Toy Story 3 was a miracle and the rare third film that was excellent whilst being very worthy of the first two. Critical reception was through the roof, with the film getting a Best Picture nomination at the Oscars much like Up from the previous year (whilst giving animation a lot of much-needed cred in a world where supposedly "superior" live action films dominate). Monsters University got solid reception, though many agree that the first is superior and it's not a phenomenal film by any means. But at least it wasn't Cars 2. Care went into that there film! Pixar made sure to make those great and they made sure that they weren't the typical mediocre/unsatisfying sequels to great films. Cars 2 does not count, that film *conspiracy theorist mode* obviously exists because Disney wanted it, Iger coaxed Lasseter into doing another film about his universe and then boom! Therefore, Pixar didn't need a good film with it... Just something they had to get off their chest because they didn't want to make it in the first place. *okay, conspiracy theorist mode off*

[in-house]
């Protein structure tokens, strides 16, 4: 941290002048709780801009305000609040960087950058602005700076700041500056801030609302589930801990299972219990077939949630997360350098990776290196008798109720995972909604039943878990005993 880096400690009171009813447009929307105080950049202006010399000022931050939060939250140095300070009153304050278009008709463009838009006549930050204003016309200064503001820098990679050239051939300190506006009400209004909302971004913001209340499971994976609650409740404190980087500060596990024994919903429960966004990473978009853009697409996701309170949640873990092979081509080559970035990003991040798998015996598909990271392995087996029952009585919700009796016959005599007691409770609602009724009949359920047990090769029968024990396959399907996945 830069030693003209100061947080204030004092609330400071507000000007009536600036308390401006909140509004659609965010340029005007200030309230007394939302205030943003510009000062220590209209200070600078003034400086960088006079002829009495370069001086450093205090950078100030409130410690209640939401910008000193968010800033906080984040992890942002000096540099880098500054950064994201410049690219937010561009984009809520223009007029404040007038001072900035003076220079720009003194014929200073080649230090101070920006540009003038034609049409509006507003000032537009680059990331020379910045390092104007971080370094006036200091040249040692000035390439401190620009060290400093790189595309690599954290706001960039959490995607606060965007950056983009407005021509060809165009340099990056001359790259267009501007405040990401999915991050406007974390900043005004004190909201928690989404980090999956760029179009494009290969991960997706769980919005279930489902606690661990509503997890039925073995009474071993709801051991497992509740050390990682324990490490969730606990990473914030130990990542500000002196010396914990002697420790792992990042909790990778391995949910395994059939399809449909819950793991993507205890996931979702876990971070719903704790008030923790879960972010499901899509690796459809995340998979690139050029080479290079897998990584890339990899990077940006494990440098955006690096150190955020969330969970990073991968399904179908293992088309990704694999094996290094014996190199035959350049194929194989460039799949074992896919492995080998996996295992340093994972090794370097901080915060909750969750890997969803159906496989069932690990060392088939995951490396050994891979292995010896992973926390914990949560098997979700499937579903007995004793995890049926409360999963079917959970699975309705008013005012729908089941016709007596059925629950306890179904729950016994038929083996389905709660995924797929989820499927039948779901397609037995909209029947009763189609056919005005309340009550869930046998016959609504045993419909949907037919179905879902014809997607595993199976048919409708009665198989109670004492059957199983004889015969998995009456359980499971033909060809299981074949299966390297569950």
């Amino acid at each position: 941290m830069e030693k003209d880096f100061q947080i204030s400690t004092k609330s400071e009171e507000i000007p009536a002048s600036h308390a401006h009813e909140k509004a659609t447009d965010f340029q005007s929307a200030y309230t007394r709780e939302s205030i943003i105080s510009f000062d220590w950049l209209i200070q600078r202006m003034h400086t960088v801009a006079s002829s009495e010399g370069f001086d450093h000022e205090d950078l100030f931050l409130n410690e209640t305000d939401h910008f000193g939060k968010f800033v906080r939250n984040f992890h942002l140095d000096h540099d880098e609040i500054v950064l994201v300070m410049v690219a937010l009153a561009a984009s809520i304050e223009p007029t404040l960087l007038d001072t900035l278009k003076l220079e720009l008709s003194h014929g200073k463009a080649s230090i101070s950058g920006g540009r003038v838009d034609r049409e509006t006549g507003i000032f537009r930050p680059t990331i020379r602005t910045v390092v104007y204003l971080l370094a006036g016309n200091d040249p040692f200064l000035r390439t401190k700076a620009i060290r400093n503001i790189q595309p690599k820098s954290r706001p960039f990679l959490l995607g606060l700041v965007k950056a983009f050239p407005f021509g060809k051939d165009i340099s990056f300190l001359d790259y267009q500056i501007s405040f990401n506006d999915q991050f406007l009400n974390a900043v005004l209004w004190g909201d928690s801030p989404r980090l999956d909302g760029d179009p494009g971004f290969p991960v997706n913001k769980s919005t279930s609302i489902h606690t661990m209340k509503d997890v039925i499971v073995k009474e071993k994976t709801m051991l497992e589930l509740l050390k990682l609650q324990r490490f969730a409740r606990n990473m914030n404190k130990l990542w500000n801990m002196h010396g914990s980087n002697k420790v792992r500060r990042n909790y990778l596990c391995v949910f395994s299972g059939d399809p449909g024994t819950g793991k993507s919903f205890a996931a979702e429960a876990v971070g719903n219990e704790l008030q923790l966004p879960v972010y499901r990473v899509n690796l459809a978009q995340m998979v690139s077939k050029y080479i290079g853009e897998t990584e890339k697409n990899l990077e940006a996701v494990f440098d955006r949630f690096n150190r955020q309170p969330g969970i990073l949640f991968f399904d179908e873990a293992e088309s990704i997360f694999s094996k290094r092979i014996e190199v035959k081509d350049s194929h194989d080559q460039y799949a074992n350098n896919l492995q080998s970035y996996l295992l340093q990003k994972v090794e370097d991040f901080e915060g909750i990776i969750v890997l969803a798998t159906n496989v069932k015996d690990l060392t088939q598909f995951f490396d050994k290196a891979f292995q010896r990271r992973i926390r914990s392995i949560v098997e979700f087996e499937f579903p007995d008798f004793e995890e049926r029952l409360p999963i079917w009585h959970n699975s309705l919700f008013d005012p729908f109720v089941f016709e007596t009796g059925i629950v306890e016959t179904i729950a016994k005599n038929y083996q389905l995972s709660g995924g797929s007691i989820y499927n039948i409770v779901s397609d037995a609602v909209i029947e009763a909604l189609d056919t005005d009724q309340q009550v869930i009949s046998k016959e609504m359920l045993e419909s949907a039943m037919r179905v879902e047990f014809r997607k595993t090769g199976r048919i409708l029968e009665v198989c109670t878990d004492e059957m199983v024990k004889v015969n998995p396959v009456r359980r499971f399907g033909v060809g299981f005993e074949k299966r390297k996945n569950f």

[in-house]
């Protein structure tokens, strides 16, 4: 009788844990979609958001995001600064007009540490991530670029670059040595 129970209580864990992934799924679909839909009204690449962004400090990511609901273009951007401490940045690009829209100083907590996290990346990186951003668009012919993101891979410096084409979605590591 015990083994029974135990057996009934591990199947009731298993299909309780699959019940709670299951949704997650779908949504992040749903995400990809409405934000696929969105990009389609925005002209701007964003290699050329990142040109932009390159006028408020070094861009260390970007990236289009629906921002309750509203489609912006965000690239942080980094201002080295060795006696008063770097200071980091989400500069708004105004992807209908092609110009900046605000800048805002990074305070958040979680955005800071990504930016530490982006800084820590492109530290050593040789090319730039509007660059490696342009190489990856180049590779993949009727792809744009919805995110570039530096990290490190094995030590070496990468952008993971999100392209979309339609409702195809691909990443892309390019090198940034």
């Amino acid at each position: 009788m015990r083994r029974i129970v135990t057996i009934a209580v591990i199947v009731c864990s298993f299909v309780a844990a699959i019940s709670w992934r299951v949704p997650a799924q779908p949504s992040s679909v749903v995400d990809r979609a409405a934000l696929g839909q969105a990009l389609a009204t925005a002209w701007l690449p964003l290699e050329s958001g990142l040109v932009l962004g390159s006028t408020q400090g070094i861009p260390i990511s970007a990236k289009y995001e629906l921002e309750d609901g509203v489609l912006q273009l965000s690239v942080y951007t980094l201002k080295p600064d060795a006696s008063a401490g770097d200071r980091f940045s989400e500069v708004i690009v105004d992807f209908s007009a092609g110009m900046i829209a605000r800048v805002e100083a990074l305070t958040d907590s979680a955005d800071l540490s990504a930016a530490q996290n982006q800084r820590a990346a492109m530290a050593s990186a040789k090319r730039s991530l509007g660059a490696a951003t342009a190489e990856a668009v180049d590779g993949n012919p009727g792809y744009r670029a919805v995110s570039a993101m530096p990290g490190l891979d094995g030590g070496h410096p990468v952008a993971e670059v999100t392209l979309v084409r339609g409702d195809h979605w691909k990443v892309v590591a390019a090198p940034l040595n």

We also have no idea how Finding Dory will turn out. Vary points out that the film is the only sequel on the slate... What about those other sequels that Disney CEO Bob Iger mentioned during a shareholder conference?

It's also no surprise that Pixar has a film scheduled for release on November 22, 2017. That same year, another film of theirs is coming out in June. Since Pixar will give us an original during the summer and a sequel during the autumn in 2015, many predict (including myself to some extent) that the November 2017 release will be a sequel.

What could it possibly be though? The Incredibles 2 is the one everyone wants but a third Cars is the one Disney probably wants, unless Planes 1 & 2 are very profitable so that Disney wouldn't even need another Cars film to keep the bean counters happy. Don't mention a fourth Toy Story, despite the fact that "rumors" annoyingly pop up from time to time. If anything, it'll either be Incredibles 2 or Cars 3 if Iger is right and there is going to be another sequel after Finding Dory. Maybe Pixar plans on kicking off a franchise with one of their upcoming originals. You know, like an epic trilogy or something with the first film ending with a cliffhanger. That would be interesting, since Pixar never really created an original film that was singlehandedly meant to kick off a big series. You never know! That could very well be in the cards.